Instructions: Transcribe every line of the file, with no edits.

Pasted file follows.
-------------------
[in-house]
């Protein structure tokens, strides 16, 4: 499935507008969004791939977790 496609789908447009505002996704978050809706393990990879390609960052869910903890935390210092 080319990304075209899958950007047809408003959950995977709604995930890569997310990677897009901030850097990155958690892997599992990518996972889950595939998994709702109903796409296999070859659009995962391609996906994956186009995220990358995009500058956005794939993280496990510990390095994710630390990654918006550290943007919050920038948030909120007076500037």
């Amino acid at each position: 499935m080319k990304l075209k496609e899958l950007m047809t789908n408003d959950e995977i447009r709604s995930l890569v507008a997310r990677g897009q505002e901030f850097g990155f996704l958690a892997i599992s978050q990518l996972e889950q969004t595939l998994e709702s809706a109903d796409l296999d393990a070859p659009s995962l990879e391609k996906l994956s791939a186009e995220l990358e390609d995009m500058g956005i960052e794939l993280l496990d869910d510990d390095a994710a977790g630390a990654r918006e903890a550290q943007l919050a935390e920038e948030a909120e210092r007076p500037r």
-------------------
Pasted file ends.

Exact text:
[in-house]
């Protein structure tokens, strides 16, 4: 499935507008969004791939977790 496609789908447009505002996704978050809706393990990879390609960052869910903890935390210092 080319990304075209899958950007047809408003959950995977709604995930890569997310990677897009901030850097990155958690892997599992990518996972889950595939998994709702109903796409296999070859659009995962391609996906994956186009995220990358995009500058956005794939993280496990510990390095994710630390990654918006550290943007919050920038948030909120007076500037």
């Amino acid at each position: 499935m080319k990304l075209k496609e899958l950007m047809t789908n408003d959950e995977i447009r709604s995930l890569v507008a997310r990677g897009q505002e901030f850097g990155f996704l958690a892997i599992s978050q990518l996972e889950q969004t595939l998994e709702s809706a109903d796409l296999d393990a070859p659009s995962l990879e391609k996906l994956s791939a186009e995220l990358e390609d995009m500058g956005i960052e794939l993280l496990d869910d510990d390095a994710a977790g630390a990654r918006e903890a550290q943007l919050a935390e920038e948030a909120e210092r007076p500037r």